Grijalva: ‘The fight’s not over yet’ – Grand Canyon protection bill would permanently ban mining
A bill that would permanently withdraw and protect over a million acres of public lands at and around Grand Canyon National Park from new uranium mining and mineral extraction passed the House 236-185 last week.
The act (HR 1373), sponsored by Rep. Raúl Grijalva, D-Ariz., aims “to protect … the watershed, ecosystem, and cultural heritage of the Grand Canyon region.”
“I kept telling people, ‘It’s the Grand Canyon, stupid!,’” said Grijalva. “This is the icon of our state. If you can’t vote to protect the Grand Canyon, what can you vote to protect!?”
Grijalva’s House bill would make permanent a 20-year mining moratorium that was put in place in 2012 by then-Secretary of the Interior Ken Salazar to protect the Grand Canyon watershed from “adverse effects of locatable mineral exploration and development.”
Grijalva, who says he’s been working on this issue for over a decade, believes passing this legislation through the House is a historic victory.
He acknowledges that none of this would have happened without the strong advocacy by Navajo, Havasupai and Hopi leadership who were “critical” to the process and advocated for protecting the Grand Canyon, considered a sacred site rich with cultural resources, for decades.
Grijalva says he’s also grateful to Rep. Tom O’Halloran, D-Ariz., who championed the bill.
Supporters of HR 1373 point to the toxic legacy left by over 500 old uranium mines on the Navajo Nation that have impacted generations of miners and their families.
Grijalva said that the uranium miners’ forum in Window Rock last month had a big impact on him. When he heard directly from the survivors of uranium mining on the Navajo Nation about generational impacts, the cleanup that still hasn’t happened, and abandoned mines that remain a source of contamination and danger, it solidified his resolve to do the right thing, he said.
“For the Navajo people, this measure is more than just a political battle or a fight over differing views – it is a fight for life,” said Nez. “It’s a fight to bring closure to a long and devastating history of uranium mining on the Navajo Nation.
“While the Navajo Nation has a moratorium on uranium mining in place, the Grand Canyon Centennial Protection Act takes a step further in protecting our homelands from further devastation,” he said.
A risk of veto
Economically, the Grand Canyon is also recognized for drawing in billions of tourism dollars to the region, far more than mining revenues do, says Grijalva.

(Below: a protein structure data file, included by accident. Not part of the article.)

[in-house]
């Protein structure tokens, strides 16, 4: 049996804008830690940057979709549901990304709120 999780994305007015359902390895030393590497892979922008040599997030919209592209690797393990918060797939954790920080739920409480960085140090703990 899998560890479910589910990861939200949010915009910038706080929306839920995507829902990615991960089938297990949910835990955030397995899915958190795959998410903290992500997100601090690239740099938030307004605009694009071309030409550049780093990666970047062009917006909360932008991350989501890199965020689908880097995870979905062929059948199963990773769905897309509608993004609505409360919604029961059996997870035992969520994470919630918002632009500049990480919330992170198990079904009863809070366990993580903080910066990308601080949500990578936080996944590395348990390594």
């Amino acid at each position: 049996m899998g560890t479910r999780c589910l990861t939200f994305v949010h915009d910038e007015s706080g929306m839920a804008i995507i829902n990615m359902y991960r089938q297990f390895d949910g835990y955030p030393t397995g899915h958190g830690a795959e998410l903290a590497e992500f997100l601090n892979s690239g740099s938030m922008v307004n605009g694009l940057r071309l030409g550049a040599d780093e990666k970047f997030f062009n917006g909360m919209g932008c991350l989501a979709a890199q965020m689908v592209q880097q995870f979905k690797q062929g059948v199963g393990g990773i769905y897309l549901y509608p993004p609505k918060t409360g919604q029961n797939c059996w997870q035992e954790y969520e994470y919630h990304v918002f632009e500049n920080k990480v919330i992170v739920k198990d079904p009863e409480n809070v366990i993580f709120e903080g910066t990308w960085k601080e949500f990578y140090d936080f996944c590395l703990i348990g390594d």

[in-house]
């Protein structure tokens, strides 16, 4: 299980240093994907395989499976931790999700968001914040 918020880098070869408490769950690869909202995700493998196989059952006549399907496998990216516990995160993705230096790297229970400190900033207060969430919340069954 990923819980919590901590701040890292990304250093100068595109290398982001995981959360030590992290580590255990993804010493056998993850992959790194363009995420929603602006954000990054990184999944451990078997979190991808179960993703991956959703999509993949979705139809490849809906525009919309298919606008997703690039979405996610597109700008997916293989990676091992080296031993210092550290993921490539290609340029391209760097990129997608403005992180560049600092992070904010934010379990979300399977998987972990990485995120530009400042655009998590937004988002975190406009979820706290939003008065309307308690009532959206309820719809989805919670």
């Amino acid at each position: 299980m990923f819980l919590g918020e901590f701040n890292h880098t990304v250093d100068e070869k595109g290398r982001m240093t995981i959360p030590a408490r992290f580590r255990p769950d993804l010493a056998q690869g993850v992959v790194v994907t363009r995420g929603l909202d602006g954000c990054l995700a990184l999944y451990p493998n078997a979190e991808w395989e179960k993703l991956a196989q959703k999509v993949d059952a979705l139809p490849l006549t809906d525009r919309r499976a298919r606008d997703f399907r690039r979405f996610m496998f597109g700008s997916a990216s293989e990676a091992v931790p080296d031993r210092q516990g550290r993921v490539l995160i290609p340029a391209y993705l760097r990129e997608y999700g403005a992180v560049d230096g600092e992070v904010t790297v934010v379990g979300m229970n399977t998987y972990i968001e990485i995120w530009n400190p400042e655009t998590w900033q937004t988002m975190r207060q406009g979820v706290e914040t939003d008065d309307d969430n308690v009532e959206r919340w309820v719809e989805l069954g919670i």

Opponents of the bill say mining jobs are still needed for economic development and suggest that new technologies are not as hazardous to health and safety and don’t pose a threat to the Grand Canyon.
The bill is now in the Senate awaiting companion legislation to be produced, said Grijalva, who is hoping one of the U.S. senators from Arizona, i.e., Democrat Kyrsten Simema, will file a bill, which he recommends be identical to the house bill.
However, even if the legislation passes, President Donald Trump may veto it, since his administration has been on a mission to reduce regulations, promote energy development and mining, and re-evaluate the production of nuclear fuels.
Uranium is included on the Trump administration’s list of “critical minerals.”
In an Oct. 18 statement from the U.S. Office Management and Budget, the Trump administration said it “strongly opposes the Grand Canyon Centennial Protection Act:” and that if HR 1373 were presented to the president his advisors would recommend he veto it.
The statement says development of the nation’s mineral resources is essential to ensuring America’s geopolitical security and Grijalva’s bill would “not help achieve that goal.”
“This bill would permanently make more than one million acres of federal lands in Arizona off limits to development and uses that would otherwise be permissible under federal laws governing public lands, mining, mineral, and geothermal leasing,” OMB said.
“The administration opposes such a large, permanent withdrawal, which would prohibit environmentally responsible development, as determined through site-specific analysis, of uranium and other mineral resources,” the statement says.
‘A huge mistake’
Grijalva says it would be “a huge mistake” politically for U.S. senators, in terms of conservation and water protection, not to deal with questions of the consequences of mining at the expense of promoting “profit and greed.”
The bill is backed by a number of regional and national environmental groups.
“As one of the seven natural wonders of the world, Grand Canyon deserves permanent protection,” said Matthew Nelson, executive director of the Arizona Trail Association, in his statement supporting HR 1373. “The potential rewards of uranium extraction do not outweigh the risks to land, water, human health, and the legacy of the Grand Canyon region.”
A 2018 poll by the Grand Canyon Trust found two-thirds of respondents support protection of the Grand Canyon from uranium mining, Grijalva noted.
Grijalva concedes, however, that the mining companies are powerful and fund political campaigns.
“The fight’s not over yet,” said Grijalva. “As much as the Trump administration seems to be in the mining industries’ back pocket, this is an issue that should transcend politics.”